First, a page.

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ICO code sets out digital privacy standards for children

The Information Commissioner’s Office has published its Age Appropriate Design Code, a set of 15 standards that online platforms must meet to protect the privacy of younger users

Digital services will be forced to strengthen their privacy settings for users under the age of 18 under the Information Commissioner’s Office’s (ICO) Age Appropriate Design Code, which sets out new standards expected of online social media platforms, online educational, gaming and streaming services, makers of connected toys, developers of smartphone apps, and others.

Described as a set of flexible standards that neither ban nor prescribe, the code will help such services automatically provide children with a built-in, enhanced level of data protection, with privacy settings set to high by default, and nudge techniques to encourage children to weaken their settings strongly discouraged.

It also asks digital services to turn off location services by default, to minimise the collection and sharing of personal data, and to end profiling that can allow children to be served targeted advertising content.

“Personal data often drives the content that our children are exposed to – what they like, what they search for, when they log on and off, and even how they are feeling,” said the information commissioner, Elizabeth Denham.

“In an age when children learn how to use an iPad before they ride a bike, it is right that organisations designing and developing online services do so with the best interests of children in mind. Children’s privacy must not be traded in the chase for profit.”

“There are laws to protect children in the real world – film ratings, car seats, age restrictions on drinking and smoking. We need our laws to protect children in the digital world too”
Elizabeth Denham, information commissioner

All told, the code lays down 15 standards that digital services should meet, with the starting point that the best interests of children should be a primary consideration when designing and developing any online service. It also includes practical guidance on data protection safeguards to help ensure online services are age appropriate.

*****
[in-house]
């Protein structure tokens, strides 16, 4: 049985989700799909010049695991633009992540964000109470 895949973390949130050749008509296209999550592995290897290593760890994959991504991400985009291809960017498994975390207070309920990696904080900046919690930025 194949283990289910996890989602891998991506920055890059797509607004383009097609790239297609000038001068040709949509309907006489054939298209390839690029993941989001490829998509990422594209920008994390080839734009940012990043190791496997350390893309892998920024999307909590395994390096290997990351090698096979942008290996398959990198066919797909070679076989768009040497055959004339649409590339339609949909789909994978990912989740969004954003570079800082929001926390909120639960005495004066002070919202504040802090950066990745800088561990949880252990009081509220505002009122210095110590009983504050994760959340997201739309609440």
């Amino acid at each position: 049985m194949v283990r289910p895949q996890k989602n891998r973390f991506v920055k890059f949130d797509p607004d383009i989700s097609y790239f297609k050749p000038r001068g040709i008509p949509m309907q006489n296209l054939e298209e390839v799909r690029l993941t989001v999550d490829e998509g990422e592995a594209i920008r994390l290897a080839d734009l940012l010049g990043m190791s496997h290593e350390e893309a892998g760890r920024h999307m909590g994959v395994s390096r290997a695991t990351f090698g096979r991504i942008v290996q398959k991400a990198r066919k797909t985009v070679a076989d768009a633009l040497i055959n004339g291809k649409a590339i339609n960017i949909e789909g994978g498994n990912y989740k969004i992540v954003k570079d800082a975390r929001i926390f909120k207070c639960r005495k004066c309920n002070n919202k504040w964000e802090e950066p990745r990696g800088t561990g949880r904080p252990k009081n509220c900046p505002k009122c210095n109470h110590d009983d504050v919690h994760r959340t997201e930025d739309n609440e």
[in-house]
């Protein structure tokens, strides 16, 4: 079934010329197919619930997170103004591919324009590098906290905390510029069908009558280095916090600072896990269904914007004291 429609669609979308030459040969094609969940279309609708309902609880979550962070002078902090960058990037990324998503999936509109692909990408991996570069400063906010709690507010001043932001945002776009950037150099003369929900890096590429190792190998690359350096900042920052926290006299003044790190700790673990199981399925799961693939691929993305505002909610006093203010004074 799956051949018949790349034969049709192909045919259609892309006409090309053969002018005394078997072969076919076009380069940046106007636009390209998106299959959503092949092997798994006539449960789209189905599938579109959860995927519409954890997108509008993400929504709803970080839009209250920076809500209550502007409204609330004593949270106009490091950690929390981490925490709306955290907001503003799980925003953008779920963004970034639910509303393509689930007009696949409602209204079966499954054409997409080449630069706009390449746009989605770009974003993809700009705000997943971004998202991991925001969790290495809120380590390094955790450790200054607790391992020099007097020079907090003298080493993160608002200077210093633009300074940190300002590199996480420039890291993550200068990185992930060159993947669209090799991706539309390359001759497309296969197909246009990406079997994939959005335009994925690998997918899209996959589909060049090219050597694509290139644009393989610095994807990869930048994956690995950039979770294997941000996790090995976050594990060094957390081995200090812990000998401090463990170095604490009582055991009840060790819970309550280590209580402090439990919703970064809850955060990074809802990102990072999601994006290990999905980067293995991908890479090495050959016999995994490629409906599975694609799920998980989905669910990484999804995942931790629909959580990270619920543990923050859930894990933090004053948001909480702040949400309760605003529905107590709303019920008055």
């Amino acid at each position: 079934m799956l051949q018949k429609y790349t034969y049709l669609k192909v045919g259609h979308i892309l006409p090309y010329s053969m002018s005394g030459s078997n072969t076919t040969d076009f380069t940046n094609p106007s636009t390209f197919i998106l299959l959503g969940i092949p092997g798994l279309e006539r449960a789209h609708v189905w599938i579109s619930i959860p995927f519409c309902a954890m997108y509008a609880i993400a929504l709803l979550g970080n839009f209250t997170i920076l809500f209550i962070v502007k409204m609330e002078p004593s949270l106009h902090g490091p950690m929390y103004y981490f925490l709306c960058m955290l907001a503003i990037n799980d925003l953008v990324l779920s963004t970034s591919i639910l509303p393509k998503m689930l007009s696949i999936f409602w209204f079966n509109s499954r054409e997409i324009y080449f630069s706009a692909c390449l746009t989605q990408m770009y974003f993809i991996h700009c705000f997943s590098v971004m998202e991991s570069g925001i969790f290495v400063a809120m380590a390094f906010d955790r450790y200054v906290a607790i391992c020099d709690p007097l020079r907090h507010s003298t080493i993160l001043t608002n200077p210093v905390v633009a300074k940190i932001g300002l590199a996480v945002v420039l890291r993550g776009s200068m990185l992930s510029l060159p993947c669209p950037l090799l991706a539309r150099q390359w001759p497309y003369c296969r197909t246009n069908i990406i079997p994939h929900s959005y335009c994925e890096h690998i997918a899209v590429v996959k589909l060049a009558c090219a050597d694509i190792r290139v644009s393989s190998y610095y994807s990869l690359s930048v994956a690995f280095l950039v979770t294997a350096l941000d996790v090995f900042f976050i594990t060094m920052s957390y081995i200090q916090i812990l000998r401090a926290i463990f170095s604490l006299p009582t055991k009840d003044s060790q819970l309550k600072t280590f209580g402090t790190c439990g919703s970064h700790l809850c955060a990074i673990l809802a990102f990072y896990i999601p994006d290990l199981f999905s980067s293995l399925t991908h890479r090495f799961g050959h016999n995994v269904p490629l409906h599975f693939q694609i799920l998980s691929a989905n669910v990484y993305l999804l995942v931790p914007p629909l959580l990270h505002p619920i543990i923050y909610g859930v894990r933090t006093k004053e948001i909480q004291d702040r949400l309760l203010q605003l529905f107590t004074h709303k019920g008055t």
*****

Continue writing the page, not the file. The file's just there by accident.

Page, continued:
Developed alongside campaigners, trade bodies and industry and sector representatives, the code is rooted in the United Nations Convention on the Rights of the Child, and is the first of its kind to be introduced anywhere in the world, although it reflects a similar direction of travel in Europe and the US.

The standards are rooted in the General Data Protection Regulation (GDPR) and were introduced by the Data Protection Act of 2018. The code itself was submitted to the government in November and will now move through a statutory process before being laid before Parliament. Under the UK’s continuing obligations as a European Union (EU) member, it must also notify the European Commission and observe a resultant three-month standstill period.

Subject to a 12-month window to give organisations time to update their practices and services, the code is expected to come into full effect towards the end of 2021. The ICO said it would be engaging with digital organisations to help them through the process.

“One in five internet users in the UK is a child, but they are using an internet that was not designed for them,” added Denham. “There are laws to protect children in the real world – film ratings, car seats, age restrictions on drinking and smoking. We need our laws to protect children in the digital world too.”

“We must teach children why it’s important to protect their data, as telling them something is dangerous is one thing, but explaining why and how to navigate this risk is much more effective”
Tom Chivers, ProPrivacy

Tom Chivers, a digital privacy advocate at ProPrivacy, said the code was a long-overdue step in the right direction for digital privacy. “Government regulation is essential when it comes to the laws that bind the digital world. All too often, ‘big tech’ have proven that they are either unwilling, or incapable of self-regulating. When it comes to the safety of children, we can’t afford to not take a firm stance on their digital rights,” he said.

“Ms Denham raises an excellent point when she says children in today’s society learn how to use an iPad before they ride a bike. To borrow from her example, ‘training wheels’ play a big part in how we learn to ride a bike, and I think this too applies to the internet. 

“While these codes are a step in the right direction, these ‘training wheels’ should come in the form of education. We must teach children why it’s important to protect their data – much like we teach them to look both ways when crossing a road – as telling them something is dangerous is one thing, but explaining why and how to navigate this risk is much more effective,” said Chivers.

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